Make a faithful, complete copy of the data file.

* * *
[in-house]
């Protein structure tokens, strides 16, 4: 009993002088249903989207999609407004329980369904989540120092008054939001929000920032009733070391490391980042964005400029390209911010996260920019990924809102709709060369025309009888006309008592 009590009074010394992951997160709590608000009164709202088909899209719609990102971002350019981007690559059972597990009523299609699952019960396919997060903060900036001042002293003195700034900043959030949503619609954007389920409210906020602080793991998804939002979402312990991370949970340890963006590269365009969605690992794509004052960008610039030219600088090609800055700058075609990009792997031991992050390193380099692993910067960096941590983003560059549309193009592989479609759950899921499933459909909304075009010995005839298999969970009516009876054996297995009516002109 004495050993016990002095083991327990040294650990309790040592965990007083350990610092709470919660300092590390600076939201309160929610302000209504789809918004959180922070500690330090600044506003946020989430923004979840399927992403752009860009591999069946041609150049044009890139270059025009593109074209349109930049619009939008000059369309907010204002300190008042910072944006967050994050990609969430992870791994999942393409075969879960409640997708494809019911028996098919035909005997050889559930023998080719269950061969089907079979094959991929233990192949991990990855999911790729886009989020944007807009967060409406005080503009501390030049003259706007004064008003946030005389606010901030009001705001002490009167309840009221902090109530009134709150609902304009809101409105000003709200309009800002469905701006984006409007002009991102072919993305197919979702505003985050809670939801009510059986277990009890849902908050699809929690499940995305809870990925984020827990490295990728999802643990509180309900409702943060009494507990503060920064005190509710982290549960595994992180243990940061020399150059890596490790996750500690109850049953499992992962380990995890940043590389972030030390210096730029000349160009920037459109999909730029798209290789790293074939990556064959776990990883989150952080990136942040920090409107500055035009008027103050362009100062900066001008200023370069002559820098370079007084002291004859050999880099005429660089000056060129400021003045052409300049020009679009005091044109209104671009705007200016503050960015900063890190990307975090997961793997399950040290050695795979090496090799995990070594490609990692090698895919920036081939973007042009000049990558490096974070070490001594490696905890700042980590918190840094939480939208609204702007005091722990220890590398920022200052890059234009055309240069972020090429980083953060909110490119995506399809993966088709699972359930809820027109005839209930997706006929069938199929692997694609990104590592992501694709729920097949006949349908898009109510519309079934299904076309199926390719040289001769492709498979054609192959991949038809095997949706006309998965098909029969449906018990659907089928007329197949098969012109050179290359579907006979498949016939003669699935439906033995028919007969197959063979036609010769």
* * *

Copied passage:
[in-house]
């Protein structure tokens, strides 16, 4: 009993002088249903989207999609407004329980369904989540120092008054939001929000920032009733070391490391980042964005400029390209911010996260920019990924809102709709060369025309009888006309008592 009590009074010394992951997160709590608000009164709202088909899209719609990102971002350019981007690559059972597990009523299609699952019960396919997060903060900036001042002293003195700034900043959030949503619609954007389920409210906020602080793991998804939002979402312990991370949970340890963006590269365009969605690992794509004052960008610039030219600088090609800055700058075609990009792997031991992050390193380099692993910067960096941590983003560059549309193009592989479609759950899921499933459909909304075009010995005839298999969970009516009876054996297995009516002109 004495050993016990002095083991327990040294650990309790040592965990007083350990610092709470919660300092590390600076939201309160929610302000209504789809918004959180922070500690330090600044506003946020989430923004979840399927992403752009860009591999069946041609150049044009890139270059025009593109074209349109930049619009939008000059369309907010204002300190008042910072944006967050994050990609969430992870791994999942393409075969879960409640997708494809019911028996098919035909005997050889559930023998080719269950061969089907079979094959991929233990192949991990990855999911790729886009989020944007807009967060409406005080503009501390030049003259706007004064008003946030005389606010901030009001705001002490009167309840009221902090109530009134709150609902304009809101409105000003709200309009800002469905701006984006409007002009991102072919993305197919979702505003985050809670939801009510059986277990009890849902908050699809929690499940995305809870990925984020827990490295990728999802643990509180309900409702943060009494507990503060920064005190509710982290549960595994992180243990940061020399150059890596490790996750500690109850049953499992992962380990995890940043590389972030030390210096730029000349160009920037459109999909730029798209290789790293074939990556064959776990990883989150952080990136942040920090409107500055035009008027103050362009100062900066001008200023370069002559820098370079007084002291004859050999880099005429660089000056060129400021003045052409300049020009679009005091044109209104671009705007200016503050960015900063890190990307975090997961793997399950040290050695795979090496090799995990070594490609990692090698895919920036081939973007042009000049990558490096974070070490001594490696905890700042980590918190840094939480939208609204702007005091722990220890590398920022200052890059234009055309240069972020090429980083953060909110490119995506399809993966088709699972359930809820027109005839209930997706006929069938199929692997694609990104590592992501694709729920097949006949349908898009109510519309079934299904076309199926390719040289001769492709498979054609192959991949038809095997949706006309998965098909029969449906018990659907089928007329197949098969012109050179290359579907006979498949016939003669699935439906033995028919007969197959063979036609010769």